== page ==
Posterior vitreous detachment


Involves separation of the posterior vitreous from the retina as a result of vitreous degeneration and shrinkage.

Age related event.

Prevalence in the general population is 24% in adults age 50 of 59 years and up to 87% among those aged 82 to 89 years (Hickichi, T).

Aside from age other risk factors include myopia, trauma, and intraocular inflammation.

May be asymptomatic, but more often patients report floaters and flashes in the affected eye.

Floaters may persist for months to years in cases of chronic, uncomplicated PVD and without recent change in symptoms are not a cause for alarm.

PVD is an age related process of degeneration and shrinkage of the vitreous.

It is the physiologic  and common in individuals after the age of 40.

Most people develop PVD sometime during their lifetime.

The majority of cases of PVD are benign without long-term complications.

The prevalence for retinal tear complicating PVD is 14% in a meta-analysis (Hollands H).

In meta-analysis men were slightly more likely to have retinal tears in women with a ratio of 1.5:1, and being older than 60 years did not increase the likelihood of a retinal tear, and there was no association with myopia (Hollands H).

In the acute phase of PVD of the vitreous shrinks and detaches from the retina.

Full thickness tears allow fluids to gain entry to the subretinal space, which can lead to separation of the neurosensory layer of the retina from the underlying retinal pigment epithelium, this is ref2242ed to as a retinal detachment.

Retinal detachment results and disruption of photo receptors and can precipitate tissue necrosis.

33 to 46% of untreated retinal tears result in retinal detachment.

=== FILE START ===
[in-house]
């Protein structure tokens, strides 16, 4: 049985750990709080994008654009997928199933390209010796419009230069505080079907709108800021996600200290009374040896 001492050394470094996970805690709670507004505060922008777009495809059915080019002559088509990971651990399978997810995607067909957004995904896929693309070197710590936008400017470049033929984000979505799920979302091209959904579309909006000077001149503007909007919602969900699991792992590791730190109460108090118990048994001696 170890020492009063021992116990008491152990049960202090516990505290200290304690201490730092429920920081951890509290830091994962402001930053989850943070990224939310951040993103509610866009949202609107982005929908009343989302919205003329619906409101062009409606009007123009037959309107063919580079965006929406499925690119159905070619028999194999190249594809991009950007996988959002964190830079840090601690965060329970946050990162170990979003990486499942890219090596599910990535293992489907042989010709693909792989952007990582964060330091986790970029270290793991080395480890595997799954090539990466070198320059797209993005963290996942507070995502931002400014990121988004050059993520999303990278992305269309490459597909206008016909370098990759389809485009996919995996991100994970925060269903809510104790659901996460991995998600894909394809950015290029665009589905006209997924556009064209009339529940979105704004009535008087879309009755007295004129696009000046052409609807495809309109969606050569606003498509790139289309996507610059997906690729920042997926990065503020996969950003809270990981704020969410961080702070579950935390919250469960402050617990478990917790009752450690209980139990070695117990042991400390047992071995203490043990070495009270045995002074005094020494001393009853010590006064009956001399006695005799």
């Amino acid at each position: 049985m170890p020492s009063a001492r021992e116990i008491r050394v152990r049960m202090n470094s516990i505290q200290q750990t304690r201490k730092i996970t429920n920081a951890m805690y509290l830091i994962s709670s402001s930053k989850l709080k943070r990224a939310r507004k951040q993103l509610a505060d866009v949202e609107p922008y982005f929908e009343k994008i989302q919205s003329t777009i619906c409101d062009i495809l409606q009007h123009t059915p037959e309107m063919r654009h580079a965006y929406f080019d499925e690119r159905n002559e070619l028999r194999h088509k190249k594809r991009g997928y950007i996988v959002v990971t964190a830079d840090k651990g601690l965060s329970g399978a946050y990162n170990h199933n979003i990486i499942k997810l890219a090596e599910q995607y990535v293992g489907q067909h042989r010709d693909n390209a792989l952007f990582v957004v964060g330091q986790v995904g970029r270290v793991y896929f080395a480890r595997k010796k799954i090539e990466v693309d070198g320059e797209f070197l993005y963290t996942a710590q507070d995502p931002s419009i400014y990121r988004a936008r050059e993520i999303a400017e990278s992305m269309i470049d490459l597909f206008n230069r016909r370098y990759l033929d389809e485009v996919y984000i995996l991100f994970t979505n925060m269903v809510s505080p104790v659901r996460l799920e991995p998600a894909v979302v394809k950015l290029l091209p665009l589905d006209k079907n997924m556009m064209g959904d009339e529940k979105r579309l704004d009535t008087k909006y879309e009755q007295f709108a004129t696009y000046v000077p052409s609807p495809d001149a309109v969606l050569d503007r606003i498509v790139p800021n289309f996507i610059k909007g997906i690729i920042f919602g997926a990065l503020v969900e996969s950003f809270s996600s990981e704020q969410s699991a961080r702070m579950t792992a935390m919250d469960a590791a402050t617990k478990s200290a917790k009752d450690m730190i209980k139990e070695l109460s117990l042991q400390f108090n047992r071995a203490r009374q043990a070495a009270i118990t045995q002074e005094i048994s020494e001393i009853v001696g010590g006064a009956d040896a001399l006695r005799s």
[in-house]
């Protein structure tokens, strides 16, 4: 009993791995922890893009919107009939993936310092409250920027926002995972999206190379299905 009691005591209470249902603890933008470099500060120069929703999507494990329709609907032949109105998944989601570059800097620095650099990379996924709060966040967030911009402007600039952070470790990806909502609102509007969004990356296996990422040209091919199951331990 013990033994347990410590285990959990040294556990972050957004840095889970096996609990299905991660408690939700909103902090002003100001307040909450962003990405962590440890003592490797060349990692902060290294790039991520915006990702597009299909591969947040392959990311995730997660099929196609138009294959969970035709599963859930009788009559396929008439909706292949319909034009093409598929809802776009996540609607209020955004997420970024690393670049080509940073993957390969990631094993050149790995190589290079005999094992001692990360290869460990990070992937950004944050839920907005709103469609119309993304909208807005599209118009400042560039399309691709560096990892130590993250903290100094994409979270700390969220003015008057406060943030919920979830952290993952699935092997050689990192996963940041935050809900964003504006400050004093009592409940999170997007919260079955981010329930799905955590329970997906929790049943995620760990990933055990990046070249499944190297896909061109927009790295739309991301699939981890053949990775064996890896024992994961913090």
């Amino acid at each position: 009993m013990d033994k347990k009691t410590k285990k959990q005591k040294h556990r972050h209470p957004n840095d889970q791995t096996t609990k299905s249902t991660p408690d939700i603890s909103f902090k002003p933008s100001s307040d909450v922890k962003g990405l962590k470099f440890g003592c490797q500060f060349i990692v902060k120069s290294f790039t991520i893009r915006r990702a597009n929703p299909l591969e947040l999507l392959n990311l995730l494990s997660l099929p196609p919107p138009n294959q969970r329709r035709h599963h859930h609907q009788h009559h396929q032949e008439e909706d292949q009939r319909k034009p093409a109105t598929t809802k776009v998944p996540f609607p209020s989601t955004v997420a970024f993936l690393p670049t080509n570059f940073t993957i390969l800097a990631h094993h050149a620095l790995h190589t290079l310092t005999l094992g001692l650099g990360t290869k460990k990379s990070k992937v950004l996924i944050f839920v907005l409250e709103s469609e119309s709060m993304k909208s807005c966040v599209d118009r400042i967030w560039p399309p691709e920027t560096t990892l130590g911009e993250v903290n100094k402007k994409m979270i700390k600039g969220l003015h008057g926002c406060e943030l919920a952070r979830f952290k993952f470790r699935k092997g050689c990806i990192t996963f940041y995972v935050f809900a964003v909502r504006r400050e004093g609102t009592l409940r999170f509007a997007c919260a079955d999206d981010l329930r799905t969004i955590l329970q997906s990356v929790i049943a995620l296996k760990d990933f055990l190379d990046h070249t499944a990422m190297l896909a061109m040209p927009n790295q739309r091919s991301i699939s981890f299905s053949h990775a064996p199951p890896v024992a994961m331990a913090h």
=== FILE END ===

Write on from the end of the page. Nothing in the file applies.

Mimicked most commonly by migraine with associated visual aura.

Migraine can be distinguished from posterior vitreous detachment because the aura is bilateral, and involves sensation of colored lights versus white lights seen in PVD, and the evolves over 5-30 minutes before resolution and onset of headache.

Migraine patients have normal visual acuity that is unchanged and a normal ocular examination.

Rarely, occipital lobe disorders with ischemia or infarction, hemorrhage or AV malformation, seizure disorders or malignancy may present with aura.

Most patients with the detached or retinal tear have decreased visual acuity in the affected eye.

The presence of a monocular visual field defect suggests a detached retina is present.

Slit-lamp examination may reveal the presence of vitreous pigment or hemorrhage.

Represent cellular or free melanin in the vitreous that has been released from retinal pigmented epithelium associated with a full thickness retinal tear.

Mydriatic agents to dilate the pupil in patients with possible retinal tears are not contraindicated.

Pupil dilatation may allow the detection of a retinal detachment with vitreous hemorrhage.

Measurement of intraocular pressures are not necessary in the evaluation of flashes and floaters.

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